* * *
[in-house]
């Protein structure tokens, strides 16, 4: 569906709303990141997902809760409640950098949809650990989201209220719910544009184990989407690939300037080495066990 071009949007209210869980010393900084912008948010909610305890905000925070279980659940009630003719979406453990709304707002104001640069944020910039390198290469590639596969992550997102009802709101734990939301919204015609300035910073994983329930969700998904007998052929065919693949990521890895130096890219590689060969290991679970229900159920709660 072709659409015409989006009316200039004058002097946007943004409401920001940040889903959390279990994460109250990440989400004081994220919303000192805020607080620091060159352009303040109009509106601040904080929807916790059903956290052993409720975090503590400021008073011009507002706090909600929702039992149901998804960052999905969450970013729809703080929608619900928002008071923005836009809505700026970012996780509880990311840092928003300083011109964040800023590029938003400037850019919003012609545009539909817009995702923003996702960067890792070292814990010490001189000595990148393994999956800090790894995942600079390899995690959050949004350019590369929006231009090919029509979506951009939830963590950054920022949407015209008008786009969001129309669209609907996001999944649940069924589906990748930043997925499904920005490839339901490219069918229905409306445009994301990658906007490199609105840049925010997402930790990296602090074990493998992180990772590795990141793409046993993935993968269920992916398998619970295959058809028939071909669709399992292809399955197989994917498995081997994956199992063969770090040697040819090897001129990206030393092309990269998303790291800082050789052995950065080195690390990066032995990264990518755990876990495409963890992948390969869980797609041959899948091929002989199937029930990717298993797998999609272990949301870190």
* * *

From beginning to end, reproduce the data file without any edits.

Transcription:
[in-house]
């Protein structure tokens, strides 16, 4: 569906709303990141997902809760409640950098949809650990989201209220719910544009184990989407690939300037080495066990 071009949007209210869980010393900084912008948010909610305890905000925070279980659940009630003719979406453990709304707002104001640069944020910039390198290469590639596969992550997102009802709101734990939301919204015609300035910073994983329930969700998904007998052929065919693949990521890895130096890219590689060969290991679970229900159920709660 072709659409015409989006009316200039004058002097946007943004409401920001940040889903959390279990994460109250990440989400004081994220919303000192805020607080620091060159352009303040109009509106601040904080929807916790059903956290052993409720975090503590400021008073011009507002706090909600929702039992149901998804960052999905969450970013729809703080929608619900928002008071923005836009809505700026970012996780509880990311840092928003300083011109964040800023590029938003400037850019919003012609545009539909817009995702923003996702960067890792070292814990010490001189000595990148393994999956800090790894995942600079390899995690959050949004350019590369929006231009090919029509979506951009939830963590950054920022949407015209008008786009969001129309669209609907996001999944649940069924589906990748930043997925499904920005490839339901490219069918229905409306445009994301990658906007490199609105840049925010997402930790990296602090074990493998992180990772590795990141793409046993993935993968269920992916398998619970295959058809028939071909669709399992292809399955197989994917498995081997994956199992063969770090040697040819090897001129990206030393092309990269998303790291800082050789052995950065080195690390990066032995990264990518755990876990495409963890992948390969869980797609041959899948091929002989199937029930990717298993797998999609272990949301870190």